As you may know, faux ain't no animal: In Ashley Harrell's article "Show Me the Munny" (January 25), I was quoted as saying that my Cosplay Kitten Munny was made with real "fox" hair. This is very incorrect! I would never bring or condone harm to any animal in the creation of art. I did say that I used "faux" fur for the hair, but somewhere along the way, your reporter confused the word. It may have been my mispronunciation of the French word or your reporter's limited knowledge of textiles and manufacturing.
As you may know, faux materials are synthetic products that resemble the imitated items as closely as possible, in this case animal fur. Let me assure you and your readers that no animals, especially small woodland creatures, were harmed in the creation of my Munny or in any of my art. I may have, on a rare occasion, punched Mr. Toodles, my imaginary skunk ape, in frustration, but he likes it.
Editor's note: Ashley Harrell twice asked Wood if the fur on her Munny toy was "real fox fur." Both times, Wood answered yes, even after Harrell made it obvious that she was surprised at Wood's answer. At no time did Wood use the word faux.
Why didn't you pitch my favorite cause? I just wanted to say that I was let down that the "Show Me the Munny" article didn't really say anything at all about the show benefiting the Humane Society of Broward County. It just rambled on about some interesting Munny [dolls] and all, but a lot was really just word clutter.
Did anyone even know it was benefiting pets, because I didn't even see one artist who had a pet theme? It would have been great if you could have gotten some of America's most talented pet artists, like Ron Burns, Blue Dog man, or Nathan Janes of Pop ARF, to participate. You could have really been able to play off their importance to art and animals and had an amazing show then. Oh well, I guess ya get what ya get.
One Man's Voluptuous
For some, face hamburger is unappetizing in the extreme: I saw Pan's Labyrinth this weekend. I wish I hadn't. The sadistic violence made Reservoir Dogs' cruelty and torture look a Disney classic. J. Hoberman's review, "Magic Touch" (January 11), is entirely misleading in this regard.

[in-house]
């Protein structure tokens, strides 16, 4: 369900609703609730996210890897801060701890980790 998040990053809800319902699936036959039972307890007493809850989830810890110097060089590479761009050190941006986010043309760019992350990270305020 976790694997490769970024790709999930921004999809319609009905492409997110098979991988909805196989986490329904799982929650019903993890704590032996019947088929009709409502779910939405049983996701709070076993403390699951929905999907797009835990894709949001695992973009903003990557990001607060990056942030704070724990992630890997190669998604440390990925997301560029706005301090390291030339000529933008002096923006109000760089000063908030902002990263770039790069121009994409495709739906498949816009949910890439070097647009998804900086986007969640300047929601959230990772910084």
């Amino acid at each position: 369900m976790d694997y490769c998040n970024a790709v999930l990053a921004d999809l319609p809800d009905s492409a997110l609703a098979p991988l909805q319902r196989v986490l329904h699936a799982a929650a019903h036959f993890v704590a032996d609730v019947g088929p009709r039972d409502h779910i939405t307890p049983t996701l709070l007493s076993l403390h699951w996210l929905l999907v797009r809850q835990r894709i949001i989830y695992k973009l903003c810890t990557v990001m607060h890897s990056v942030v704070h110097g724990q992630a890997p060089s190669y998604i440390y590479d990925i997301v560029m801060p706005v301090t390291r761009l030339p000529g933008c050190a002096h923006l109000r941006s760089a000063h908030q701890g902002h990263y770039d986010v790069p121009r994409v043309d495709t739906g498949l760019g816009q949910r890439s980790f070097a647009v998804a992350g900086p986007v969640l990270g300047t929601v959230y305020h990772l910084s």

I just cannot understand the suggestion he makes that "Pan's Labyrinth might be too cruel and bloody for children, although kids would surely appreciate its exquisite yuckiness." Does Hoberman think it is just a little "yucky" to see a man's face beaten in with a hammer? Is Hoberman including in the region of "voluptuously detailed" imagery the face of the captain sliced in half? Or the pathetic motion of the wounded guerrilla soldier trying to push away the gun that soon destroys his face?
Would you like some more "voluptuous" details? C'mon, Hoberman, even an art-house movie can be criticized on the grounds that the vision is depraved of humanity, not "magic realism." And moviegoers who might prefer their entertainment aesthetic to be something other than that of the abattoir, a "voluptuous" word for a slaughterhouse as seen from the eyes of a child, should be warned.
Just the Facts
The best music has teeth: Regarding "Stellar Implosion" on Rock Star Supernova (Live Wire, January 11) by Nate Seltenrich: You wouldn't know good music if it bit you on your face. Keep your subjective comments to yourself, and stop pretending to be a valuable critic.
Think About It, Scribe
The subtle gradations of an unhappy situation: For what it's worth, I think you may have misquoted me in your article about the Loved Ones that ran on January 18 ("Shrinking Trio," Cole Haddon). I believe I told you that "there were some things that were really unfair for me and Mike, and it led to a pretty unhappy situation," not "there were some things for me and Mike that over time led to a pretty unhappy situation." It's a subtle but important difference. I also told you I'm really proud of everything the band has accomplished, but I see that you chose to omit that, presumably because it doesn't fit with your portrayal of me as cold and unfeeling in this matter. I don't agree with that, but fair enough that you give the story your personal perspective.
Old football controversies never die: "Runaway Coaches" (Bob Norman, January 11) reminds me of the deception perpetrated by Butch Davis on the University of Miami [where he was coach from 1995 to 2000 before quitting to coach the Cleveland Browns] and the public.
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Last week, Bob Norman reported about a woman who died in April when she was given a massive overdose of the drug Dilantin at Broward General Medical Center. However, the woman's name should have been spelled Michelene Woodin, not Goodin. New Times regrets the error.